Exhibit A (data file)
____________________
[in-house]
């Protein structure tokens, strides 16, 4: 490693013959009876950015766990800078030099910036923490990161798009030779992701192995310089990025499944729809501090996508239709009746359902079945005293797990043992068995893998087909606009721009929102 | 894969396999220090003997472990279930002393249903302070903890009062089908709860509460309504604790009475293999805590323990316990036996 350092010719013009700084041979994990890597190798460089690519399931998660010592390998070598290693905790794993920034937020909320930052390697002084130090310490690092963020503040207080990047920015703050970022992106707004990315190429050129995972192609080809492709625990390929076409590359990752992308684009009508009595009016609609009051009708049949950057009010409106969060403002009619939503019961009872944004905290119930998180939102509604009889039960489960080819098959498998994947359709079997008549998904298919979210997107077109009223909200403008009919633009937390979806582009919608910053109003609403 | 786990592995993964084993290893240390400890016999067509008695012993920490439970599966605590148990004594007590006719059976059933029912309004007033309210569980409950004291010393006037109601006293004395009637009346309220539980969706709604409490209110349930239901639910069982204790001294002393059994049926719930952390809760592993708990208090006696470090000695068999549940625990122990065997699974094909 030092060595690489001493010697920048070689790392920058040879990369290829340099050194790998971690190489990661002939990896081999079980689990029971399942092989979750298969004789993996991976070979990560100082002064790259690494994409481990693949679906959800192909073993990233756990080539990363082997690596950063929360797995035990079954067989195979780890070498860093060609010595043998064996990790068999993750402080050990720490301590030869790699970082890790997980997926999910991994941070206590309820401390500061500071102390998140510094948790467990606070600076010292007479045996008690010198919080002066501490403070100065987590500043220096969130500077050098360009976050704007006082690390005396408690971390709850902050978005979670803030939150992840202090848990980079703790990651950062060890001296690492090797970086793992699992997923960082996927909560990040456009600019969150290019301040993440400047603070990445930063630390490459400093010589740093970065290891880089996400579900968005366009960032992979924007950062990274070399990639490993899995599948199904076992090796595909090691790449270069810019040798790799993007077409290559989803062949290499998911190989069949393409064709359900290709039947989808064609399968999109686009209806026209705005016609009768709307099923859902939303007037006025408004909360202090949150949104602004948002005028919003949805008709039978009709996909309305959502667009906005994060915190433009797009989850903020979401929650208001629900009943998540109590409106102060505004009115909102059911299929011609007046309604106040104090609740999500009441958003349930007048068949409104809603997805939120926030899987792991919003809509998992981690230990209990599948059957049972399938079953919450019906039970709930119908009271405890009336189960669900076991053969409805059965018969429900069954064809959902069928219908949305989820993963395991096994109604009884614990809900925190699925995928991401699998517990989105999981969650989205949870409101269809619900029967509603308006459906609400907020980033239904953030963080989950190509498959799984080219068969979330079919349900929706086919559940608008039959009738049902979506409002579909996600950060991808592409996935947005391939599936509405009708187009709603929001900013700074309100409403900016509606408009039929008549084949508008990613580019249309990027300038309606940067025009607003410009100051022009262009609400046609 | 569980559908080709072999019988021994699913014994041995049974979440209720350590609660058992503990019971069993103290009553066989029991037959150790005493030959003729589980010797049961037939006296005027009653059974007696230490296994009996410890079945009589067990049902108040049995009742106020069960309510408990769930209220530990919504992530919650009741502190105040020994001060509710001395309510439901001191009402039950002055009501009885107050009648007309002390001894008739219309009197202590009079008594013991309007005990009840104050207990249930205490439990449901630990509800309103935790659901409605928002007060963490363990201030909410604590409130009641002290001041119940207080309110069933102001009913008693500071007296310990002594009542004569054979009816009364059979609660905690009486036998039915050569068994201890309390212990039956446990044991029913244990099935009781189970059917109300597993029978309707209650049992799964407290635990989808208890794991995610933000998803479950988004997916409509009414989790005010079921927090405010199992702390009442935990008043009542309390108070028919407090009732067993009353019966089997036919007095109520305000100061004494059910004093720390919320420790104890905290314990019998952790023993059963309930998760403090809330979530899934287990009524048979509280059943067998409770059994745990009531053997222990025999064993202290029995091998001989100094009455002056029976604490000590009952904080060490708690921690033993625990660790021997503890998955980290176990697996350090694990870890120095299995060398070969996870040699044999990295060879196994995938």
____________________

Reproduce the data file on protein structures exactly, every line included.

[in-house]
């Protein structure tokens, strides 16, 4: 490693013959009876950015766990800078030099910036923490990161798009030779992701192995310089990025499944729809501090996508239709009746359902079945005293797990043992068995893998087909606009721009929102 | 894969396999220090003997472990279930002393249903302070903890009062089908709860509460309504604790009475293999805590323990316990036996 350092010719013009700084041979994990890597190798460089690519399931998660010592390998070598290693905790794993920034937020909320930052390697002084130090310490690092963020503040207080990047920015703050970022992106707004990315190429050129995972192609080809492709625990390929076409590359990752992308684009009508009595009016609609009051009708049949950057009010409106969060403002009619939503019961009872944004905290119930998180939102509604009889039960489960080819098959498998994947359709079997008549998904298919979210997107077109009223909200403008009919633009937390979806582009919608910053109003609403 | 786990592995993964084993290893240390400890016999067509008695012993920490439970599966605590148990004594007590006719059976059933029912309004007033309210569980409950004291010393006037109601006293004395009637009346309220539980969706709604409490209110349930239901639910069982204790001294002393059994049926719930952390809760592993708990208090006696470090000695068999549940625990122990065997699974094909 030092060595690489001493010697920048070689790392920058040879990369290829340099050194790998971690190489990661002939990896081999079980689990029971399942092989979750298969004789993996991976070979990560100082002064790259690494994409481990693949679906959800192909073993990233756990080539990363082997690596950063929360797995035990079954067989195979780890070498860093060609010595043998064996990790068999993750402080050990720490301590030869790699970082890790997980997926999910991994941070206590309820401390500061500071102390998140510094948790467990606070600076010292007479045996008690010198919080002066501490403070100065987590500043220096969130500077050098360009976050704007006082690390005396408690971390709850902050978005979670803030939150992840202090848990980079703790990651950062060890001296690492090797970086793992699992997923960082996927909560990040456009600019969150290019301040993440400047603070990445930063630390490459400093010589740093970065290891880089996400579900968005366009960032992979924007950062990274070399990639490993899995599948199904076992090796595909090691790449270069810019040798790799993007077409290559989803062949290499998911190989069949393409064709359900290709039947989808064609399968999109686009209806026209705005016609009768709307099923859902939303007037006025408004909360202090949150949104602004948002005028919003949805008709039978009709996909309305959502667009906005994060915190433009797009989850903020979401929650208001629900009943998540109590409106102060505004009115909102059911299929011609007046309604106040104090609740999500009441958003349930007048068949409104809603997805939120926030899987792991919003809509998992981690230990209990599948059957049972399938079953919450019906039970709930119908009271405890009336189960669900076991053969409805059965018969429900069954064809959902069928219908949305989820993963395991096994109604009884614990809900925190699925995928991401699998517990989105999981969650989205949870409101269809619900029967509603308006459906609400907020980033239904953030963080989950190509498959799984080219068969979330079919349900929706086919559940608008039959009738049902979506409002579909996600950060991808592409996935947005391939599936509405009708187009709603929001900013700074309100409403900016509606408009039929008549084949508008990613580019249309990027300038309606940067025009607003410009100051022009262009609400046609 | 569980559908080709072999019988021994699913014994041995049974979440209720350590609660058992503990019971069993103290009553066989029991037959150790005493030959003729589980010797049961037939006296005027009653059974007696230490296994009996410890079945009589067990049902108040049995009742106020069960309510408990769930209220530990919504992530919650009741502190105040020994001060509710001395309510439901001191009402039950002055009501009885107050009648007309002390001894008739219309009197202590009079008594013991309007005990009840104050207990249930205490439990449901630990509800309103935790659901409605928002007060963490363990201030909410604590409130009641002290001041119940207080309110069933102001009913008693500071007296310990002594009542004569054979009816009364059979609660905690009486036998039915050569068994201890309390212990039956446990044991029913244990099935009781189970059917109300597993029978309707209650049992799964407290635990989808208890794991995610933000998803479950988004997916409509009414989790005010079921927090405010199992702390009442935990008043009542309390108070028919407090009732067993009353019966089997036919007095109520305000100061004494059910004093720390919320420790104890905290314990019998952790023993059963309930998760403090809330979530899934287990009524048979509280059943067998409770059994745990009531053997222990025999064993202290029995091998001989100094009455002056029976604490000590009952904080060490708690921690033993625990660790021997503890998955980290176990697996350090694990870890120095299995060398070969996870040699044999990295060879196994995938």